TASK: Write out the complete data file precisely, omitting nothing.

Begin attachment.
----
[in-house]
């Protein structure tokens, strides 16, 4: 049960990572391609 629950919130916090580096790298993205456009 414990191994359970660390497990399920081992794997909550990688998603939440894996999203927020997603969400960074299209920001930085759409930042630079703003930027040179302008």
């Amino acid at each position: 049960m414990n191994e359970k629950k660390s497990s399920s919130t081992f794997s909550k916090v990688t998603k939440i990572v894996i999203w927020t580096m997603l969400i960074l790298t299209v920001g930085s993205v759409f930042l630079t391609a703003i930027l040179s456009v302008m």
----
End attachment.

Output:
[in-house]
């Protein structure tokens, strides 16, 4: 049960990572391609 629950919130916090580096790298993205456009 414990191994359970660390497990399920081992794997909550990688998603939440894996999203927020997603969400960074299209920001930085759409930042630079703003930027040179302008």
């Amino acid at each position: 049960m414990n191994e359970k629950k660390s497990s399920s919130t081992f794997s909550k916090v990688t998603k939440i990572v894996i999203w927020t580096m997603l969400i960074l790298t299209v920001g930085s993205v759409f930042l630079t391609a703003i930027l040179s456009v302008m």